And the quest for better metadata quality goes on: an update from the DQC
In March 2016 we announced the creation of a Europeana Data Quality Committee (DQC) to work on the various facets of data quality. The Data Quality subject is a Hydra difficult to defeat, but the Committee is definitely challenging the beast - as proven by the work accomplished over the past year.
Hercule tuant l'Hydre de Lerne | Cort Cornelis, 1533 environ-1578 (graveur) ; Floris, Frans, 1516-1570 (d'après). Image: Bibliothèque Municipale de Lyon, Public Domain
Supporting user needs with quality metadata - the need for high quality metadata in Europeana is motivated by its impact on search performance, on the overall Europeana user experience and on the re-use of the data. Rather than making it a theoretical effort, the DQC decided to focus on data quality from the perspective of its intended use. It resulted in the creation of a series of usage scenarios reflecting information retrieval requirements. These scenarios provide context and guiding principles for the work of the DQC.
Defining clearer requirements - a way for Europeana to improve data quality has been to define mandatory elements as part of the Europeana Data Model (EDM). However mandatoriness does not always entail good data quality: the required elements are not necessarily in the source metadata, and are often created by providers on the go, which sometimes result in duplicated values. Although our first impulse was to make more elements mandatory, we had to go against it !
The DQC agreed on two new ways of categorising the current EDM elements: mandatory elements and enabling elements. While enabling elements support definite desirable (but optional) functionalities for a specific (set of) usage scenario(s), mandatory elements are required as a fundamental minimum for all metadata descriptions. The DQC has formulated a list of recommendations for mandatory elements which will be incorporated into the EDM mapping guidelines. These recommendations confirm some existing EDM elements as mandatory, define new ones as recommended, and remove the constraints for others.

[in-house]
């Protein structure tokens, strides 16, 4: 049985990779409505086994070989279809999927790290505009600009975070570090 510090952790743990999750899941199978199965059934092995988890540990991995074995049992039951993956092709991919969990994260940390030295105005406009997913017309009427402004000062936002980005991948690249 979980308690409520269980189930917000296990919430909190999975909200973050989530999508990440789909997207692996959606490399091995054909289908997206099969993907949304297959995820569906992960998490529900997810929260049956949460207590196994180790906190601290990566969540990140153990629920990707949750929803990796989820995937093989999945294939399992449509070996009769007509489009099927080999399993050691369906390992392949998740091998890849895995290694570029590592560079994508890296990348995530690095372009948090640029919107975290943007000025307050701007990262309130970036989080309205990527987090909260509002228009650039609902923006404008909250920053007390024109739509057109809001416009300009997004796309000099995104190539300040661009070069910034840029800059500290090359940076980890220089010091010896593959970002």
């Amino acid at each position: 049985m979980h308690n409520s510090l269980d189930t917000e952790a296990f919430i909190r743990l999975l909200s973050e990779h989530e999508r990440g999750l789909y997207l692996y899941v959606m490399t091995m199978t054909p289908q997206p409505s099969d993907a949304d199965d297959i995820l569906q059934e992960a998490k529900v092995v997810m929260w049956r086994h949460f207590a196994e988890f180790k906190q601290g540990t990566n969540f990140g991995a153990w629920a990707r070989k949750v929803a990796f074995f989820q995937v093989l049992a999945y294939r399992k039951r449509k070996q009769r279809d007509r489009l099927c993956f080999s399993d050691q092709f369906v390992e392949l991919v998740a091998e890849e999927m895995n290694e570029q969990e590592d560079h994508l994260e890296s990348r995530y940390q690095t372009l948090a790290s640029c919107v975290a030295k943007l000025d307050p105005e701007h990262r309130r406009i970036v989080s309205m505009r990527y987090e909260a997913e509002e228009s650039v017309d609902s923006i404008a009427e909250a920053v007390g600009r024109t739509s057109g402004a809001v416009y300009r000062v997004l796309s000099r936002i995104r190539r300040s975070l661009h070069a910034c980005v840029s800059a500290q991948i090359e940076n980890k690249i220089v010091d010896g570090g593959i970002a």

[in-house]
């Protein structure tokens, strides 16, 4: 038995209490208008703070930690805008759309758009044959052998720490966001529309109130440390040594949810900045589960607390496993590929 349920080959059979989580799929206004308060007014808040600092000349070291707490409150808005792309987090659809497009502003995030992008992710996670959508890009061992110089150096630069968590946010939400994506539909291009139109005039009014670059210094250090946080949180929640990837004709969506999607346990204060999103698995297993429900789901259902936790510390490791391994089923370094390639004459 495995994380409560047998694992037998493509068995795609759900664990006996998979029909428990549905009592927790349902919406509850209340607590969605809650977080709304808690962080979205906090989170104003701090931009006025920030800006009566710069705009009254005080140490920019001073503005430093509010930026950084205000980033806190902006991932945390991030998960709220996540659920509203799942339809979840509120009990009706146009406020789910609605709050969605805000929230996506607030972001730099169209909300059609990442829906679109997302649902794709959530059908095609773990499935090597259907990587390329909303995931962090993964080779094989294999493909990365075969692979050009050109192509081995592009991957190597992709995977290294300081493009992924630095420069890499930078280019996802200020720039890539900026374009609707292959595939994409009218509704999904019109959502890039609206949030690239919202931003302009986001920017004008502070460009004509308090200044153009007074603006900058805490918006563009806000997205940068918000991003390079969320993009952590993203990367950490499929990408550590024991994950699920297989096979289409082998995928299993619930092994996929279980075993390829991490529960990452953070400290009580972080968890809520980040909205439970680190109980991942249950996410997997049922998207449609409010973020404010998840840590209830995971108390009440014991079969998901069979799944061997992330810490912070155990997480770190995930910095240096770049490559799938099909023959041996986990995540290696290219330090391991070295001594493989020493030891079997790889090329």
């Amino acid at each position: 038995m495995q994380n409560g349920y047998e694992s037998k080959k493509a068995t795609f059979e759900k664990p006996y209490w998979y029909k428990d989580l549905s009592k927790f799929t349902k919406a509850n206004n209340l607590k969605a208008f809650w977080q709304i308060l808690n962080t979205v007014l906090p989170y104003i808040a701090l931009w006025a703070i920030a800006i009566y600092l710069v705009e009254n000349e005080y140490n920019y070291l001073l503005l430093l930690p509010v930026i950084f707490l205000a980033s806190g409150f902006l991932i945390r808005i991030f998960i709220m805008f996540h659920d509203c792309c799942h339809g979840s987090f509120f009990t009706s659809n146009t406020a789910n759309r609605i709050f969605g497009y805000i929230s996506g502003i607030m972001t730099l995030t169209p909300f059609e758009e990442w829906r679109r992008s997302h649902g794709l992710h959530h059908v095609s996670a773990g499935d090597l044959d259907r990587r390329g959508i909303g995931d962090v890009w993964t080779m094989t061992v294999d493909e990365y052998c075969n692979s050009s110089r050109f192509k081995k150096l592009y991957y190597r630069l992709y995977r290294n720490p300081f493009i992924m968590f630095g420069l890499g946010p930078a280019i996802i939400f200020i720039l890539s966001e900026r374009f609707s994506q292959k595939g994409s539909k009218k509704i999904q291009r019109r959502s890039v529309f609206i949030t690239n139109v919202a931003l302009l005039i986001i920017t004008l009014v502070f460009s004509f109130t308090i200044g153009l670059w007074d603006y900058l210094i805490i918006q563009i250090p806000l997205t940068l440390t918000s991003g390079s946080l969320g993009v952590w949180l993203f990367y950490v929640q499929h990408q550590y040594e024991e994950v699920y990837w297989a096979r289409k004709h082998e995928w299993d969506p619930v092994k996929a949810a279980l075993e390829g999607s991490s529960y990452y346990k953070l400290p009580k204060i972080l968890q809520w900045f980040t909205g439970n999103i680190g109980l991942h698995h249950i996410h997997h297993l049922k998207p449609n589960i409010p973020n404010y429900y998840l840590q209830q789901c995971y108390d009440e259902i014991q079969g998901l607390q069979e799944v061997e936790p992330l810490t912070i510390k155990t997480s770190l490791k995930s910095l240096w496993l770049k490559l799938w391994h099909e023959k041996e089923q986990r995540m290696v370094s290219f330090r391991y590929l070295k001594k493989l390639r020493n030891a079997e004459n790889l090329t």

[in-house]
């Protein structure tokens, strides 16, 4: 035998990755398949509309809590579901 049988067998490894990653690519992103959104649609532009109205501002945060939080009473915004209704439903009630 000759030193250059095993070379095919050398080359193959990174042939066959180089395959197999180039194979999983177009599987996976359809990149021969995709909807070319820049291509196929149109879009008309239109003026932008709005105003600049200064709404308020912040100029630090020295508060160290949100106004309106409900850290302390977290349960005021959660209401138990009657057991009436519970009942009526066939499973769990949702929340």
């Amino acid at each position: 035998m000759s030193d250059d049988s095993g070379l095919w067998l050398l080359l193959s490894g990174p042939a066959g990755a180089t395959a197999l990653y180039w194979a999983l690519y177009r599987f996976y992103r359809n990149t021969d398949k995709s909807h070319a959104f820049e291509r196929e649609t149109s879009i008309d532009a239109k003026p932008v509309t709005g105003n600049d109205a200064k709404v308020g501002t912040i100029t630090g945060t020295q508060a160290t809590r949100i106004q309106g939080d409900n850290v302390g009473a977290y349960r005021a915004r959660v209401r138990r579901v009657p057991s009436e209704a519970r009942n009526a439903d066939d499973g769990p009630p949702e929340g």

The next step is to define a list of enabling elements. This new set of recommendations should highlight the importance of some elements in the realisation of the usage scenarios defined earlier. In the meantime, we also suggested clarifications in the definitions of some elements.
Measuring metadata quality - Assessing the quality of its data is crucial for Europeana. The DQC started to work on a completeness rating indicating most complete metadata descriptions. This work was highly motivated by DQC member Péter Király’s individual effort as part of his Metadata Quality Assurance Framework. The completeness is measured along different profiles, such as the presence of mandatory fields or the appropriate tagging of field values (including translations) within a record with language tags (e.g., 'en' for English and 'fr' for French). Once complete, this work is expected to yield a metric for metadata completeness that can be used to inform data reusers and Europeana officers of the datasets quality, and to improve search and ranking on Europeana Collections. The DQC also discusses ways of visualising these calculations in charts or other graphic representations. Examples can be found here.
Identifying errors in metadata values - While the completeness measure focuses on the presence of a given field in a metadata record, it doesn’t provide any quality indicator on the value a field holds. The Committee has gathered a list of problem patterns for metadata values (e.g., data normalisation issues) that affect search and interfere with ranking algorithms. The next step will consist in testing new technologies to (1) identify the problem patterns in the data, (2) solve some of these issues (via normalisation for instance). We encourage data providers working with Europeana to help us flagging more problems so that they can be fixed as early as possible in the delivery of the data !
Discussions were not limited to these topics. The relation between data quality and the representation of events, dates and language normalisation as well as the distinction between type and genre information also raised attention and might be considered as topics for more work in the near future.